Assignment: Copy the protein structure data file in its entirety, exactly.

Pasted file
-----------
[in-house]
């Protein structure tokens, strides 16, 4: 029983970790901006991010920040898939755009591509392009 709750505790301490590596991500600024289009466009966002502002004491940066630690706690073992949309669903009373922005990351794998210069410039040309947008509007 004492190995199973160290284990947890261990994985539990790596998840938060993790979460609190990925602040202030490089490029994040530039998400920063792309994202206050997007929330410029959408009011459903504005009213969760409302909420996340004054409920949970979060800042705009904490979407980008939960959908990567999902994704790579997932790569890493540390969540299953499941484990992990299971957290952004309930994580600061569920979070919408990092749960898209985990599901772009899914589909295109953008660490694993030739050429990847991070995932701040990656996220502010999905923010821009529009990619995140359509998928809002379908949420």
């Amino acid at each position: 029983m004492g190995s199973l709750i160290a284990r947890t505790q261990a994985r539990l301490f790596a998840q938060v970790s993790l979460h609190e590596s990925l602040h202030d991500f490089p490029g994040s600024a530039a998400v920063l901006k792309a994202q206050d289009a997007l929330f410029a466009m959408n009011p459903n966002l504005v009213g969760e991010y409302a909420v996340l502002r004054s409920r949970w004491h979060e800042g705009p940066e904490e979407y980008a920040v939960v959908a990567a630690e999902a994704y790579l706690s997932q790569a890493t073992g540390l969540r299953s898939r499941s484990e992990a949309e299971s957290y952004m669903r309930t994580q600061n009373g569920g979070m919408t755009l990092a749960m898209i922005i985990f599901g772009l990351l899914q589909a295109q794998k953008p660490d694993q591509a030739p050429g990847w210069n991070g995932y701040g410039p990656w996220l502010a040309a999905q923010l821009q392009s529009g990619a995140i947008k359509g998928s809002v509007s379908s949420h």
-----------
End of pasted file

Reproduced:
[in-house]
């Protein structure tokens, strides 16, 4: 029983970790901006991010920040898939755009591509392009 709750505790301490590596991500600024289009466009966002502002004491940066630690706690073992949309669903009373922005990351794998210069410039040309947008509007 004492190995199973160290284990947890261990994985539990790596998840938060993790979460609190990925602040202030490089490029994040530039998400920063792309994202206050997007929330410029959408009011459903504005009213969760409302909420996340004054409920949970979060800042705009904490979407980008939960959908990567999902994704790579997932790569890493540390969540299953499941484990992990299971957290952004309930994580600061569920979070919408990092749960898209985990599901772009899914589909295109953008660490694993030739050429990847991070995932701040990656996220502010999905923010821009529009990619995140359509998928809002379908949420």
């Amino acid at each position: 029983m004492g190995s199973l709750i160290a284990r947890t505790q261990a994985r539990l301490f790596a998840q938060v970790s993790l979460h609190e590596s990925l602040h202030d991500f490089p490029g994040s600024a530039a998400v920063l901006k792309a994202q206050d289009a997007l929330f410029a466009m959408n009011p459903n966002l504005v009213g969760e991010y409302a909420v996340l502002r004054s409920r949970w004491h979060e800042g705009p940066e904490e979407y980008a920040v939960v959908a990567a630690e999902a994704y790579l706690s997932q790569a890493t073992g540390l969540r299953s898939r499941s484990e992990a949309e299971s957290y952004m669903r309930t994580q600061n009373g569920g979070m919408t755009l990092a749960m898209i922005i985990f599901g772009l990351l899914q589909a295109q794998k953008p660490d694993q591509a030739p050429g990847w210069n991070g995932y701040g410039p990656w996220l502010a040309a999905q923010l821009q392009s529009g990619a995140i947008k359509g998928s809002v509007s379908s949420h």